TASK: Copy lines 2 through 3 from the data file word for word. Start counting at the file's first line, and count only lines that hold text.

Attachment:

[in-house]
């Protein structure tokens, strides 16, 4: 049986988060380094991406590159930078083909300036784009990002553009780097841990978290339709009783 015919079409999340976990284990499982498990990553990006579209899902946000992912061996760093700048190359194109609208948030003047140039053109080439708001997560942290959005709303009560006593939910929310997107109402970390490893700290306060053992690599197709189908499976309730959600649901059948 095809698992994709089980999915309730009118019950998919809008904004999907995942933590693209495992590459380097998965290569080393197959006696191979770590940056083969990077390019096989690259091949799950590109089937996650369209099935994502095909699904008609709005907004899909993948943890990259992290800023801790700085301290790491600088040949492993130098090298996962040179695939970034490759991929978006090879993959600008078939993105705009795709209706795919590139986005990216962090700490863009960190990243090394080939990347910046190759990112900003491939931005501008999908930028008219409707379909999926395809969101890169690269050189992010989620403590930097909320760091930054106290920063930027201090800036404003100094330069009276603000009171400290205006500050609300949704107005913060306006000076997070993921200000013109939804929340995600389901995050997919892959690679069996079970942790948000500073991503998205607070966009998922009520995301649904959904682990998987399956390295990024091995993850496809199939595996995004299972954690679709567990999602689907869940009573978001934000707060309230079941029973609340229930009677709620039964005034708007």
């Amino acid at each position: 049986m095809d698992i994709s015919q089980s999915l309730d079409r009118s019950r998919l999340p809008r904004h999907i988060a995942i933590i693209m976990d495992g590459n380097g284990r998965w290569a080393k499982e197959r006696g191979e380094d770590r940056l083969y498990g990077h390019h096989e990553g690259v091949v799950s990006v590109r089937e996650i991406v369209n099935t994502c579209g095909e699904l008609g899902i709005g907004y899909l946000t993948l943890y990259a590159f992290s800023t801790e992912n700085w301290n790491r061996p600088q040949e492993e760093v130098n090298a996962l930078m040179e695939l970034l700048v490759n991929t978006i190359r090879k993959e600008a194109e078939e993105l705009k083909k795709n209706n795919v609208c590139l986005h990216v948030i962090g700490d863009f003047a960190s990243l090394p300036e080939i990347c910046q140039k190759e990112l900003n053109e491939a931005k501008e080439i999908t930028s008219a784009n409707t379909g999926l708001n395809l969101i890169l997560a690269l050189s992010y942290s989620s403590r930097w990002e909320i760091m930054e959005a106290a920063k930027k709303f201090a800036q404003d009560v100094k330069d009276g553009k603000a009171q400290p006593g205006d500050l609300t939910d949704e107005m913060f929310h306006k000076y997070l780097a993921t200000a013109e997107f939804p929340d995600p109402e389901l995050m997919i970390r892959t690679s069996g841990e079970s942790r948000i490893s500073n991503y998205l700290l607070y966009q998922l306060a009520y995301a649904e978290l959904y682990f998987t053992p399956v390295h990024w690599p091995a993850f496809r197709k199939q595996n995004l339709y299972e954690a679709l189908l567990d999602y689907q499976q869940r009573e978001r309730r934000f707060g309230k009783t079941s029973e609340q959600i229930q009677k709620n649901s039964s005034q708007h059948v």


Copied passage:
């Protein structure tokens, strides 16, 4: 049986988060380094991406590159930078083909300036784009990002553009780097841990978290339709009783 015919079409999340976990284990499982498990990553990006579209899902946000992912061996760093700048190359194109609208948030003047140039053109080439708001997560942290959005709303009560006593939910929310997107109402970390490893700290306060053992690599197709189908499976309730959600649901059948 095809698992994709089980999915309730009118019950998919809008904004999907995942933590693209495992590459380097998965290569080393197959006696191979770590940056083969990077390019096989690259091949799950590109089937996650369209099935994502095909699904008609709005907004899909993948943890990259992290800023801790700085301290790491600088040949492993130098090298996962040179695939970034490759991929978006090879993959600008078939993105705009795709209706795919590139986005990216962090700490863009960190990243090394080939990347910046190759990112900003491939931005501008999908930028008219409707379909999926395809969101890169690269050189992010989620403590930097909320760091930054106290920063930027201090800036404003100094330069009276603000009171400290205006500050609300949704107005913060306006000076997070993921200000013109939804929340995600389901995050997919892959690679069996079970942790948000500073991503998205607070966009998922009520995301649904959904682990998987399956390295990024091995993850496809199939595996995004299972954690679709567990999602689907869940009573978001934000707060309230079941029973609340229930009677709620039964005034708007």
């Amino acid at each position: 049986m095809d698992i994709s015919q089980s999915l309730d079409r009118s019950r998919l999340p809008r904004h999907i988060a995942i933590i693209m976990d495992g590459n380097g284990r998965w290569a080393k499982e197959r006696g191979e380094d770590r940056l083969y498990g990077h390019h096989e990553g690259v091949v799950s990006v590109r089937e996650i991406v369209n099935t994502c579209g095909e699904l008609g899902i709005g907004y899909l946000t993948l943890y990259a590159f992290s800023t801790e992912n700085w301290n790491r061996p600088q040949e492993e760093v130098n090298a996962l930078m040179e695939l970034l700048v490759n991929t978006i190359r090879k993959e600008a194109e078939e993105l705009k083909k795709n209706n795919v609208c590139l986005h990216v948030i962090g700490d863009f003047a960190s990243l090394p300036e080939i990347c910046q140039k190759e990112l900003n053109e491939a931005k501008e080439i999908t930028s008219a784009n409707t379909g999926l708001n395809l969101i890169l997560a690269l050189s992010y942290s989620s403590r930097w990002e909320i760091m930054e959005a106290a920063k930027k709303f201090a800036q404003d009560v100094k330069d009276g553009k603000a009171q400290p006593g205006d500050l609300t939910d949704e107005m913060f929310h306006k000076y997070l780097a993921t200000a013109e997107f939804p929340d995600p109402e389901l995050m997919i970390r892959t690679s069996g841990e079970s942790r948000i490893s500073n991503y998205l700290l607070y966009q998922l306060a009520y995301a649904e978290l959904y682990f998987t053992p399956v390295h990024w690599p091995a993850f496809r197709k199939q595996n995004l339709y299972e954690a679709l189908l567990d999602y689907q499976q869940r009573e978001r309730r934000f707060g309230k009783t079941s029973e609340q959600i229930q009677k709620n649901s039964s005034q708007h059948v």